Housing Affordability Reported Down on Rising Prices
WASHINGTON, DC — Soaring building material costs, high demand and low inventory have added tens of thousands of dollars to the price of a new home, causing housing affordability to fall to its lowest level in nearly a decade during the second quarter of 2021, the National Association of Home Builders reported.
According to the NAHB/Wells Fargo Housing Opportunity Index, released in August, 56.6% of new and existing homes that sold between the beginning of April and the end of June were affordable to families earning the U.S. median income of $79,900. This is down sharply from the 63.1% of homes sold in the first quarter of 2021, and the lowest affordability level since the first quarter of 2012, the NAHB said.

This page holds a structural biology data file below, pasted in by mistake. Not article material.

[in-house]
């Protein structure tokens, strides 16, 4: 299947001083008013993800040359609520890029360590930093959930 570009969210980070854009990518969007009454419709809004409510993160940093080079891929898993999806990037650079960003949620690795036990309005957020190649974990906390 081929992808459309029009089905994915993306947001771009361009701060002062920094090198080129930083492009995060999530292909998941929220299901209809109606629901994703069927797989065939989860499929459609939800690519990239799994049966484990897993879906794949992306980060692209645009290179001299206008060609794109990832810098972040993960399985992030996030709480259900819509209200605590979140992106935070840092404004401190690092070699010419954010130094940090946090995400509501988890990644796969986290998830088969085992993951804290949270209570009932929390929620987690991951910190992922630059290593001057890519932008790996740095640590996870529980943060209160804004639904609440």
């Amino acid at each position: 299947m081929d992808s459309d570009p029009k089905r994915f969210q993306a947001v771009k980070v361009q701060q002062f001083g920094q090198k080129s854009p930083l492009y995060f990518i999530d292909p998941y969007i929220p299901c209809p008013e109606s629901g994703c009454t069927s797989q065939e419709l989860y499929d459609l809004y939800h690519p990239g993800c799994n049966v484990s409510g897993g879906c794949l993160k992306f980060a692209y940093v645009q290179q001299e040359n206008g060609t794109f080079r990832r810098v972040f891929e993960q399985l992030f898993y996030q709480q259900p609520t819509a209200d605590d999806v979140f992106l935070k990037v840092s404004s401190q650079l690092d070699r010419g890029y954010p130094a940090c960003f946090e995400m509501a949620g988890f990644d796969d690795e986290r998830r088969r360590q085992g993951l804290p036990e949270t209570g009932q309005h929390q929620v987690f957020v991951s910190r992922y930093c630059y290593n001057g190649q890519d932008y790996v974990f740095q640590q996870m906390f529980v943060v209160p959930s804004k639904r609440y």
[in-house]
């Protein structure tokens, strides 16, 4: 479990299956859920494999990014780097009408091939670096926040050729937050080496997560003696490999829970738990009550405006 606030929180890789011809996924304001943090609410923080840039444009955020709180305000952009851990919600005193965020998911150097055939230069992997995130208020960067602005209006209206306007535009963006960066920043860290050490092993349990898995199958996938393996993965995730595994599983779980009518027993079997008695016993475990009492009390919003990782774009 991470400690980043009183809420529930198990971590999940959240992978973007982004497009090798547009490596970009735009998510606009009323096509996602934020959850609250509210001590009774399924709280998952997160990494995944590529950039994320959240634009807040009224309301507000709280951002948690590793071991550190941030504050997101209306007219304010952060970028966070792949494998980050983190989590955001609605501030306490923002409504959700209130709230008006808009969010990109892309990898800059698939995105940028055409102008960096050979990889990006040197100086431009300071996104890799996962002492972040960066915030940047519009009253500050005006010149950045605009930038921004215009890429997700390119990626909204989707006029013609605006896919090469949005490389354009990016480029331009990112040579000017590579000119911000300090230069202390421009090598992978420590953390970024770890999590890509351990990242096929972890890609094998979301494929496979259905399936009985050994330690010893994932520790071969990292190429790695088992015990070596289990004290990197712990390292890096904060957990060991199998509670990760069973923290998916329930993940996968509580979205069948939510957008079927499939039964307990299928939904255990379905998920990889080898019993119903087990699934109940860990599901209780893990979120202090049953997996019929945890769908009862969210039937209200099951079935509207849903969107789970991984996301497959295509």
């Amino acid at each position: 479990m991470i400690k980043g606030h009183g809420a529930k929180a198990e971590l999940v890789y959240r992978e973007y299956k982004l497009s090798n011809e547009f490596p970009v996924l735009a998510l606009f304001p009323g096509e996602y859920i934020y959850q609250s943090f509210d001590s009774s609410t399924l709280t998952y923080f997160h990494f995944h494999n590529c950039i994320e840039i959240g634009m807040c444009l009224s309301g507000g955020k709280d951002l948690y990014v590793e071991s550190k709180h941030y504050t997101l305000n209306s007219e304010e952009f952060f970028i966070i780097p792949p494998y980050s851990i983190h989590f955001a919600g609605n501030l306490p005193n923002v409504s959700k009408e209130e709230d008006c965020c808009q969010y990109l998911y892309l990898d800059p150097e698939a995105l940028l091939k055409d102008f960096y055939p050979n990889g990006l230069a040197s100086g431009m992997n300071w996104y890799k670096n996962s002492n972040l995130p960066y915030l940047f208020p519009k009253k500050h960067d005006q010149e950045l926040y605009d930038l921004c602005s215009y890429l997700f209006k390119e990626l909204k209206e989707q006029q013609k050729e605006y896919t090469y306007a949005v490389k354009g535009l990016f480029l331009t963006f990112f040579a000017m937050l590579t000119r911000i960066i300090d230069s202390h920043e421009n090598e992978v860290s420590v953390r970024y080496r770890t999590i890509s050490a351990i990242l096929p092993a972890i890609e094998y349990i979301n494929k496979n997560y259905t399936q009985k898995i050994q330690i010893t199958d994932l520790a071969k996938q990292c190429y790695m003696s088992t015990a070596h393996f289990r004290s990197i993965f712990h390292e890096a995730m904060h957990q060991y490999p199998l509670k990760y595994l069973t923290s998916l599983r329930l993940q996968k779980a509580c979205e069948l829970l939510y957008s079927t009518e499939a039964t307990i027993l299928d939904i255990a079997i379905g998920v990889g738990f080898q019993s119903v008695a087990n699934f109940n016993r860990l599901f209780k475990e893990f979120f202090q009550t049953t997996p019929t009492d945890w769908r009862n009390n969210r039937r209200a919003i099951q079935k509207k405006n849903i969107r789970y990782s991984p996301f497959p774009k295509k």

NAHB analysis reveals that higher costs for lumber products have added nearly $30,000 to the price of an average new single-family home, observed Robert Dietz, chief economist for the Washington, DC-based trade association, who reported that the national median home price surged to a record $350,000 in the second quarter, up $30,000 from the first quarter, the largest quarterly price hike in the history of the series.
“With the U.S. housing market more than 1 million homes short of what is needed to meet the nation’s demand, policymakers need to focus on supply-side solutions that will enable builders to increase housing production and rein in rising home prices,” Dietz said.
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